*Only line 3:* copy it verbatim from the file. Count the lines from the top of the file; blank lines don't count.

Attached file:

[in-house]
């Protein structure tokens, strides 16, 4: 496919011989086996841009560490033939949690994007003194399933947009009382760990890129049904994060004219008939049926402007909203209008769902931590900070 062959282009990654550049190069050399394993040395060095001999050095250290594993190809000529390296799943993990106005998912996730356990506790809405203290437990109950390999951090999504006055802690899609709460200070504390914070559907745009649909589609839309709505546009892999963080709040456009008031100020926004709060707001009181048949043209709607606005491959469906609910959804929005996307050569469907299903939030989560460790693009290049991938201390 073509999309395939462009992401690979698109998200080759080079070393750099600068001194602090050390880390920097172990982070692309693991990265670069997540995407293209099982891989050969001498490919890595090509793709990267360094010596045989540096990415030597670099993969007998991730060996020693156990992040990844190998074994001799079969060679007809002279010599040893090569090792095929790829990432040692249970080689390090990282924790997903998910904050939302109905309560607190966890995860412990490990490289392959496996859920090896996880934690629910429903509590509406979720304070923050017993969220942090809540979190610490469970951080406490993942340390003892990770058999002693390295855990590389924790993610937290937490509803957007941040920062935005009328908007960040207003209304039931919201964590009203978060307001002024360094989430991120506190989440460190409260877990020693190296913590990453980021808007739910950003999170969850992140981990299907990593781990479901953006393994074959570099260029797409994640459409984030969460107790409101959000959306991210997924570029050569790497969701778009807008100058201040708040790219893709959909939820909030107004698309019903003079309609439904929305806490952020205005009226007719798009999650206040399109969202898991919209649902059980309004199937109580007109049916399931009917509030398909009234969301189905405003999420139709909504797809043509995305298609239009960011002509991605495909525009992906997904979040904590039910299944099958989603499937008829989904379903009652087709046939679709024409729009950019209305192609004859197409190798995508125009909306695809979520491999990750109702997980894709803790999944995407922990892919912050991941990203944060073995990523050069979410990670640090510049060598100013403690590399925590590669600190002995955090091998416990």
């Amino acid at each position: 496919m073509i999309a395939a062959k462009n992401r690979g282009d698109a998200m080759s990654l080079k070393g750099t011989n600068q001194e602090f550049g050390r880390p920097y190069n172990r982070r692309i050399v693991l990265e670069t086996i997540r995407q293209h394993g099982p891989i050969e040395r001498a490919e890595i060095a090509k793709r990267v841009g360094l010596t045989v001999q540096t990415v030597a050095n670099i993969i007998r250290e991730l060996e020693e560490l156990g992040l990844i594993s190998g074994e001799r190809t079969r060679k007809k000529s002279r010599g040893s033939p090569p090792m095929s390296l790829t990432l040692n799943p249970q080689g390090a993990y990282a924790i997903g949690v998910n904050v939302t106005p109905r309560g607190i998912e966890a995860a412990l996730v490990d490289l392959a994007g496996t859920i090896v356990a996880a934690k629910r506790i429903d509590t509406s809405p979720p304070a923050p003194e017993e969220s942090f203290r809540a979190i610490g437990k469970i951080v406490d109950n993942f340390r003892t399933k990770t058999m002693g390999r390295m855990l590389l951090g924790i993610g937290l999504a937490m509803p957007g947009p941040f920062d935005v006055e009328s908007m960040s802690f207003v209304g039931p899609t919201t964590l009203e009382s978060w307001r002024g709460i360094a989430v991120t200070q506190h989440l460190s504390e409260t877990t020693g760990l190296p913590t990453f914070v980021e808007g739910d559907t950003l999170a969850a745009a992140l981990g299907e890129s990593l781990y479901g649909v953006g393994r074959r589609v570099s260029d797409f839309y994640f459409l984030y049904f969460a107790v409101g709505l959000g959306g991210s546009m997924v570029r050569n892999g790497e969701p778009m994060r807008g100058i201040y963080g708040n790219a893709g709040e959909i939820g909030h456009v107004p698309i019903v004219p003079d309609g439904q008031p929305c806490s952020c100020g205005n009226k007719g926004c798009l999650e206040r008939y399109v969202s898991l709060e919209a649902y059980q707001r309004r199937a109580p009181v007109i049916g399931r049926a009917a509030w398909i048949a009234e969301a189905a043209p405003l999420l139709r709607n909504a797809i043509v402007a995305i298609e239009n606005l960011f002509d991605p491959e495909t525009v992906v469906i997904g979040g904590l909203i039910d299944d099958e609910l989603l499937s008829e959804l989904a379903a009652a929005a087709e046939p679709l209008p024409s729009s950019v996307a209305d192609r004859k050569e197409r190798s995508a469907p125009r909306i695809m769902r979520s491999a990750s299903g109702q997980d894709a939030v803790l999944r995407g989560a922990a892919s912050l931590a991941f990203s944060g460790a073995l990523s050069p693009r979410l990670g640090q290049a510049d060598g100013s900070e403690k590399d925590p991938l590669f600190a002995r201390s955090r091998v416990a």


């Amino acid at each position: 496919m073509i999309a395939a062959k462009n992401r690979g282009d698109a998200m080759s990654l080079k070393g750099t011989n600068q001194e602090f550049g050390r880390p920097y190069n172990r982070r692309i050399v693991l990265e670069t086996i997540r995407q293209h394993g099982p891989i050969e040395r001498a490919e890595i060095a090509k793709r990267v841009g360094l010596t045989v001999q540096t990415v030597a050095n670099i993969i007998r250290e991730l060996e020693e560490l156990g992040l990844i594993s190998g074994e001799r190809t079969r060679k007809k000529s002279r010599g040893s033939p090569p090792m095929s390296l790829t990432l040692n799943p249970q080689g390090a993990y990282a924790i997903g949690v998910n904050v939302t106005p109905r309560g607190i998912e966890a995860a412990l996730v490990d490289l392959a994007g496996t859920i090896v356990a996880a934690k629910r506790i429903d509590t509406s809405p979720p304070a923050p003194e017993e969220s942090f203290r809540a979190i610490g437990k469970i951080v406490d109950n993942f340390r003892t399933k990770t058999m002693g390999r390295m855990l590389l951090g924790i993610g937290l999504a937490m509803p957007g947009p941040f920062d935005v006055e009328s908007m960040s802690f207003v209304g039931p899609t919201t964590l009203e009382s978060w307001r002024g709460i360094a989430v991120t200070q506190h989440l460190s504390e409260t877990t020693g760990l190296p913590t990453f914070v980021e808007g739910d559907t950003l999170a969850a745009a992140l981990g299907e890129s990593l781990y479901g649909v953006g393994r074959r589609v570099s260029d797409f839309y994640f459409l984030y049904f969460a107790v409101g709505l959000g959306g991210s546009m997924v570029r050569n892999g790497e969701p778009m994060r807008g100058i201040y963080g708040n790219a893709g709040e959909i939820g909030h456009v107004p698309i019903v004219p003079d309609g439904q008031p929305c806490s952020c100020g205005n009226k007719g926004c798009l999650e206040r008939y399109v969202s898991l709060e919209a649902y059980q707001r309004r199937a109580p009181v007109i049916g399931r049926a009917a509030w398909i048949a009234e969301a189905a043209p405003l999420l139709r709607n909504a797809i043509v402007a995305i298609e239009n606005l960011f002509d991605p491959e495909t525009v992906v469906i997904g979040g904590l909203i039910d299944d099958e609910l989603l499937s008829e959804l989904a379903a009652a929005a087709e046939p679709l209008p024409s729009s950019v996307a209305d192609r004859k050569e197409r190798s995508a469907p125009r909306i695809m769902r979520s491999a990750s299903g109702q997980d894709a939030v803790l999944r995407g989560a922990a892919s912050l931590a991941f990203s944060g460790a073995l990523s050069p693009r979410l990670g640090q290049a510049d060598g100013s900070e403690k590399d925590p991938l590669f600190a002995r201390s955090r091998v416990a």